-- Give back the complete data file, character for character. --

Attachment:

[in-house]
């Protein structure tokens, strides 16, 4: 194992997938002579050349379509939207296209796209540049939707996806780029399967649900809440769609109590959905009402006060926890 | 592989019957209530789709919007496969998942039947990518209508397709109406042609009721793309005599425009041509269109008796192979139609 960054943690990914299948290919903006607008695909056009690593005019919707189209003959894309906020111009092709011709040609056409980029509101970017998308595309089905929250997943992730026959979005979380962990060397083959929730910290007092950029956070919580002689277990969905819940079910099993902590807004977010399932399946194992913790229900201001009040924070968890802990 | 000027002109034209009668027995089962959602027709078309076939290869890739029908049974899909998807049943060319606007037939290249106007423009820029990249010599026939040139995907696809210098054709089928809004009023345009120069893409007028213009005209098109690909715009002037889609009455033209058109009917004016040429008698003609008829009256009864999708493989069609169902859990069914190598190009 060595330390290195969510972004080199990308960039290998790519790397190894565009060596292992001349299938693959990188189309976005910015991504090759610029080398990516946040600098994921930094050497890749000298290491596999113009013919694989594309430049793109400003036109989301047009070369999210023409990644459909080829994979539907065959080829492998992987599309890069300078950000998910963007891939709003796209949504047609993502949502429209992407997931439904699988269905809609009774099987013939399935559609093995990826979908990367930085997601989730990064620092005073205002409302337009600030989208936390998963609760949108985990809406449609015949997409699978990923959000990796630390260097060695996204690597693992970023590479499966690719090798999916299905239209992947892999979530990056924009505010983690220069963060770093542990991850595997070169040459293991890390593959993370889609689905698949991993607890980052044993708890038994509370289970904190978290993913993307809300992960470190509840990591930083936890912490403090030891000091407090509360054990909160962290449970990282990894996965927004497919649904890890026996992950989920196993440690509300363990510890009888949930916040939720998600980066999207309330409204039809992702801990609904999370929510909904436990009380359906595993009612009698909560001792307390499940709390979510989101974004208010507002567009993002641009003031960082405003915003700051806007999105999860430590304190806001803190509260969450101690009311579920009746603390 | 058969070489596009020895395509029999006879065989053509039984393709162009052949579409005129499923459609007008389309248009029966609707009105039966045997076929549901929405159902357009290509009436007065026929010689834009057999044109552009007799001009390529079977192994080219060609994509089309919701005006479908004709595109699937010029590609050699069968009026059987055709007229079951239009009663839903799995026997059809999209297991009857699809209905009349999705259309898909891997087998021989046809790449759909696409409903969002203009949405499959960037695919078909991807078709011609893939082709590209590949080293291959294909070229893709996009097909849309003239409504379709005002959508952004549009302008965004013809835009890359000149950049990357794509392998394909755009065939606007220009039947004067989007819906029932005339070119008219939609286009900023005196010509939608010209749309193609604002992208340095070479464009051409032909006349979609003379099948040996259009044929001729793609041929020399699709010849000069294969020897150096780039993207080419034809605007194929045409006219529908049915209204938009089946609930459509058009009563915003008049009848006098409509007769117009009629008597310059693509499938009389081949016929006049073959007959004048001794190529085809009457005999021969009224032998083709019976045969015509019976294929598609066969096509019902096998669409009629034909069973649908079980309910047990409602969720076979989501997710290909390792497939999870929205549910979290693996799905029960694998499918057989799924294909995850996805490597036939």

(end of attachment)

[in-house]
């Protein structure tokens, strides 16, 4: 194992997938002579050349379509939207296209796209540049939707996806780029399967649900809440769609109590959905009402006060926890 | 592989019957209530789709919007496969998942039947990518209508397709109406042609009721793309005599425009041509269109008796192979139609 960054943690990914299948290919903006607008695909056009690593005019919707189209003959894309906020111009092709011709040609056409980029509101970017998308595309089905929250997943992730026959979005979380962990060397083959929730910290007092950029956070919580002689277990969905819940079910099993902590807004977010399932399946194992913790229900201001009040924070968890802990 | 000027002109034209009668027995089962959602027709078309076939290869890739029908049974899909998807049943060319606007037939290249106007423009820029990249010599026939040139995907696809210098054709089928809004009023345009120069893409007028213009005209098109690909715009002037889609009455033209058109009917004016040429008698003609008829009256009864999708493989069609169902859990069914190598190009 060595330390290195969510972004080199990308960039290998790519790397190894565009060596292992001349299938693959990188189309976005910015991504090759610029080398990516946040600098994921930094050497890749000298290491596999113009013919694989594309430049793109400003036109989301047009070369999210023409990644459909080829994979539907065959080829492998992987599309890069300078950000998910963007891939709003796209949504047609993502949502429209992407997931439904699988269905809609009774099987013939399935559609093995990826979908990367930085997601989730990064620092005073205002409302337009600030989208936390998963609760949108985990809406449609015949997409699978990923959000990796630390260097060695996204690597693992970023590479499966690719090798999916299905239209992947892999979530990056924009505010983690220069963060770093542990991850595997070169040459293991890390593959993370889609689905698949991993607890980052044993708890038994509370289970904190978290993913993307809300992960470190509840990591930083936890912490403090030891000091407090509360054990909160962290449970990282990894996965927004497919649904890890026996992950989920196993440690509300363990510890009888949930916040939720998600980066999207309330409204039809992702801990609904999370929510909904436990009380359906595993009612009698909560001792307390499940709390979510989101974004208010507002567009993002641009003031960082405003915003700051806007999105999860430590304190806001803190509260969450101690009311579920009746603390 | 058969070489596009020895395509029999006879065989053509039984393709162009052949579409005129499923459609007008389309248009029966609707009105039966045997076929549901929405159902357009290509009436007065026929010689834009057999044109552009007799001009390529079977192994080219060609994509089309919701005006479908004709595109699937010029590609050699069968009026059987055709007229079951239009009663839903799995026997059809999209297991009857699809209905009349999705259309898909891997087998021989046809790449759909696409409903969002203009949405499959960037695919078909991807078709011609893939082709590209590949080293291959294909070229893709996009097909849309003239409504379709005002959508952004549009302008965004013809835009890359000149950049990357794509392998394909755009065939606007220009039947004067989007819906029932005339070119008219939609286009900023005196010509939608010209749309193609604002992208340095070479464009051409032909006349979609003379099948040996259009044929001729793609041929020399699709010849000069294969020897150096780039993207080419034809605007194929045409006219529908049915209204938009089946609930459509058009009563915003008049009848006098409509007769117009009629008597310059693509499938009389081949016929006049073959007959004048001794190529085809009457005999021969009224032998083709019976045969015509019976294929598609066969096509019902096998669409009629034909069973649908079980309910047990409602969720076979989501997710290909390792497939999870929205549910979290693996799905029960694998499918057989799924294909995850996805490597036939």